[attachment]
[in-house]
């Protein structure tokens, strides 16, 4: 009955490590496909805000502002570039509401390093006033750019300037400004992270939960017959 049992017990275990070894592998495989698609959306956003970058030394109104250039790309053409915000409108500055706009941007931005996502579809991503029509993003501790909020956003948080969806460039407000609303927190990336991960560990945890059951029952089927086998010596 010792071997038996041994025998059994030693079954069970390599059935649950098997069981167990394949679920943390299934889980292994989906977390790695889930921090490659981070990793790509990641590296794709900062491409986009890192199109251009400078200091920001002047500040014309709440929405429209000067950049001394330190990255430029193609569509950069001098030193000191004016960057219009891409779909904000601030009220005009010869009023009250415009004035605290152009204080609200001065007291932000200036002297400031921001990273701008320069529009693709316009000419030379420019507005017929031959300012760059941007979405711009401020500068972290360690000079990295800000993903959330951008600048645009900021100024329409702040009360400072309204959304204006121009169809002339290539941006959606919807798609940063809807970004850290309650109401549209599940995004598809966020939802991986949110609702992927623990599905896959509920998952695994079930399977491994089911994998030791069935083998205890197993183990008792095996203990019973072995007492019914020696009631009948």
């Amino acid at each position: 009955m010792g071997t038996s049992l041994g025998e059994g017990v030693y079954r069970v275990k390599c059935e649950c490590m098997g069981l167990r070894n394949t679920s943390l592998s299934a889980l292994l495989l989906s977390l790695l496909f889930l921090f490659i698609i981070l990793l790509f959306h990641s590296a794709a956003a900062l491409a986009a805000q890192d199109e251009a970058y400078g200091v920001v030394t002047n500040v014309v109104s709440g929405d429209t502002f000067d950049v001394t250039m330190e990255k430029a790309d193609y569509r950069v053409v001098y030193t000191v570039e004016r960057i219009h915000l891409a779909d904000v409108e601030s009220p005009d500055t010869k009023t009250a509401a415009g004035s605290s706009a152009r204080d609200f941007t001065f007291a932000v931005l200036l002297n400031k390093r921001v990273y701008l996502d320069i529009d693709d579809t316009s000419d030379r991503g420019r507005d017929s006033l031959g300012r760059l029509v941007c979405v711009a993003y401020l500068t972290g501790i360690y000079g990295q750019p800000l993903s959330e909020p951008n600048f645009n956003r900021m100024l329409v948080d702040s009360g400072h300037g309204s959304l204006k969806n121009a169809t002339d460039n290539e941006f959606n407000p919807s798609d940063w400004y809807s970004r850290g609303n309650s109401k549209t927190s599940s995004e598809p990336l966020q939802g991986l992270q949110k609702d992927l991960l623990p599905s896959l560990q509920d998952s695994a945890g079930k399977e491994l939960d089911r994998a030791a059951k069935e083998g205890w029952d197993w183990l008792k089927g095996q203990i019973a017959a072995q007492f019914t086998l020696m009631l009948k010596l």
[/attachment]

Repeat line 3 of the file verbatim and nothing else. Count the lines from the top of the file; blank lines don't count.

């Amino acid at each position: 009955m010792g071997t038996s049992l041994g025998e059994g017990v030693y079954r069970v275990k390599c059935e649950c490590m098997g069981l167990r070894n394949t679920s943390l592998s299934a889980l292994l495989l989906s977390l790695l496909f889930l921090f490659i698609i981070l990793l790509f959306h990641s590296a794709a956003a900062l491409a986009a805000q890192d199109e251009a970058y400078g200091v920001v030394t002047n500040v014309v109104s709440g929405d429209t502002f000067d950049v001394t250039m330190e990255k430029a790309d193609y569509r950069v053409v001098y030193t000191v570039e004016r960057i219009h915000l891409a779909d904000v409108e601030s009220p005009d500055t010869k009023t009250a509401a415009g004035s605290s706009a152009r204080d609200f941007t001065f007291a932000v931005l200036l002297n400031k390093r921001v990273y701008l996502d320069i529009d693709d579809t316009s000419d030379r991503g420019r507005d017929s006033l031959g300012r760059l029509v941007c979405v711009a993003y401020l500068t972290g501790i360690y000079g990295q750019p800000l993903s959330e909020p951008n600048f645009n956003r900021m100024l329409v948080d702040s009360g400072h300037g309204s959304l204006k969806n121009a169809t002339d460039n290539e941006f959606n407000p919807s798609d940063w400004y809807s970004r850290g609303n309650s109401k549209t927190s599940s995004e598809p990336l966020q939802g991986l992270q949110k609702d992927l991960l623990p599905s896959l560990q509920d998952s695994a945890g079930k399977e491994l939960d089911r994998a030791a059951k069935e083998g205890w029952d197993w183990l008792k089927g095996q203990i019973a017959a072995q007492f019914t086998l020696m009631l009948k010596l």